THC is one of the cannabinoids involved in the “entourage effect” stated earlier so it is ideal for inclusion in CBD supplementation. A recent article on full-spectrum CBD demonstrates the importance of THC inclusion by stating, “In hemp THC is a minor constituent and appears only in trace amounts under 0.3% by dry weight, as required by the U.S. government for hemp products. THC mimics the action of anandamide, a neurotransmitter naturally produced in the human body, and binds to CB1 receptors in the endocannabinoid system found mostly in the brain. The extremely low levels of THC in hemp make hemp oil non-psychoactive and safe for all ages to use.”
The wide range of benefits contained in full-spectrum CBD extracts means some CBD merchants have either ceased to sell, or scale down the promotion of CBD isolate, in comparison to the whole-plant extract variety. Companies and individuals who extract CBD themselves are realising that cannabis has more to offer medicinally than just CBD or THC, and that there is little to no reason to not include all that this “super-plant” has to offer in the extraction process.
Given the results of this study, it would seem to confirm that full-spectrum extract is preferable over CBD isolate for most CBD users, but CBD isolate is still frequently used and believed by some to be more effective than full-plant extract. This belief is led by the idea that CBD is the only medically sought after cannabinoid in the cannabis plant, aside from THC. Many CBD isolate users are under the impression that by consuming only the CBD cannabinoid and no terpenes or any other “unnecessary” components of the plant, they are getting a more powerful or effective dose of CBD. When vaping a CBD extract, which as stated previously, is considered to be the most efficient and quick-acting method of administering CBD, isolate users may feel that they are taking the most efficient route to CBD consumption. While this method might be efficient, the lack of entourage effect means the benefits are reduced when compared to full-spectrum CBD consumption.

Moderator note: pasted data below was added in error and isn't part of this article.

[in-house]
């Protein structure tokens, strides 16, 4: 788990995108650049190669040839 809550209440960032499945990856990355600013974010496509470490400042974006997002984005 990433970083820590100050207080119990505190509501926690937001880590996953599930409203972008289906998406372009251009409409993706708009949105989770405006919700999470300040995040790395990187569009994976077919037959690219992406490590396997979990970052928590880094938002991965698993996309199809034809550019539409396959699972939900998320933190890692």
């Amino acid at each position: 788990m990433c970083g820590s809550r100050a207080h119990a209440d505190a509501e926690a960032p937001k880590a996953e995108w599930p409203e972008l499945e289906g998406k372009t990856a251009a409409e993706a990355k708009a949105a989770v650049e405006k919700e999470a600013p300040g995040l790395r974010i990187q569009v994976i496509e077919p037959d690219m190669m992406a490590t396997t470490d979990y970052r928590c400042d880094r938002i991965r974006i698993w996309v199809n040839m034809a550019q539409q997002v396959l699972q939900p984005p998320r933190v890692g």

This has left some users concerned not just with which form of extracted CBD is most effective or what the proper dosage for them may be, but also with which method of supplementation gives the user the most relief in the right amount of time. Some of the most common methods include applying it sublingually, topically, or taking it in capsules. Vaping cbd is regarded by many to be the most bio-available way to administer, and as such, this has led to an increase in the demand for CBD isolate. This form of CBD is different from full-spectrum CBD extract in that it only contains CBD and none of the other cannabinoids, terpenes, or healthy fatty acids that commonly result from the whole-plant extraction process.
However, CBD isolate does have something to offer CBD users that full-spectrum extracts does not. The fact that full-spectrum extracts invariably contain low levels of THC means that some users prefer to play it safe and stick to pure CBD by itself, out of fear of failing a drug test or experiencing a form of “high”, although both of these occurrences have been found to be fairly unlikely.